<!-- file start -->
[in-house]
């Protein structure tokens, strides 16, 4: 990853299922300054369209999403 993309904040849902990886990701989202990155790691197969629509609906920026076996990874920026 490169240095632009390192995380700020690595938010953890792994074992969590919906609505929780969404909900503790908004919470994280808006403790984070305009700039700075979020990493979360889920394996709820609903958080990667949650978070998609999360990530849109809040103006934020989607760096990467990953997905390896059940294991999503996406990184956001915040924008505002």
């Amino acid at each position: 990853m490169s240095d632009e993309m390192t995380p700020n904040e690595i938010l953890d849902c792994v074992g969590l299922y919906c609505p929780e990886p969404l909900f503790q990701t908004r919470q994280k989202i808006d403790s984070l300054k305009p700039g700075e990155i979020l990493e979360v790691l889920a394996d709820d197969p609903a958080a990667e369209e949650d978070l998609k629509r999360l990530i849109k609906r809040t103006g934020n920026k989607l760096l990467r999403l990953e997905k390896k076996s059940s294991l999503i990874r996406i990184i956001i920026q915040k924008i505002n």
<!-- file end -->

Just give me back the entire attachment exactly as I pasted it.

[in-house]
């Protein structure tokens, strides 16, 4: 990853299922300054369209999403 993309904040849902990886990701989202990155790691197969629509609906920026076996990874920026 490169240095632009390192995380700020690595938010953890792994074992969590919906609505929780969404909900503790908004919470994280808006403790984070305009700039700075979020990493979360889920394996709820609903958080990667949650978070998609999360990530849109809040103006934020989607760096990467990953997905390896059940294991999503996406990184956001915040924008505002």
């Amino acid at each position: 990853m490169s240095d632009e993309m390192t995380p700020n904040e690595i938010l953890d849902c792994v074992g969590l299922y919906c609505p929780e990886p969404l909900f503790q990701t908004r919470q994280k989202i808006d403790s984070l300054k305009p700039g700075e990155i979020l990493e979360v790691l889920a394996d709820d197969p609903a958080a990667e369209e949650d978070l998609k629509r999360l990530i849109k609906r809040t103006g934020n920026k989607l760096l990467r999403l990953e997905k390896k076996s059940s294991l999503i990874r996406i990184i956001i920026q915040k924008i505002n």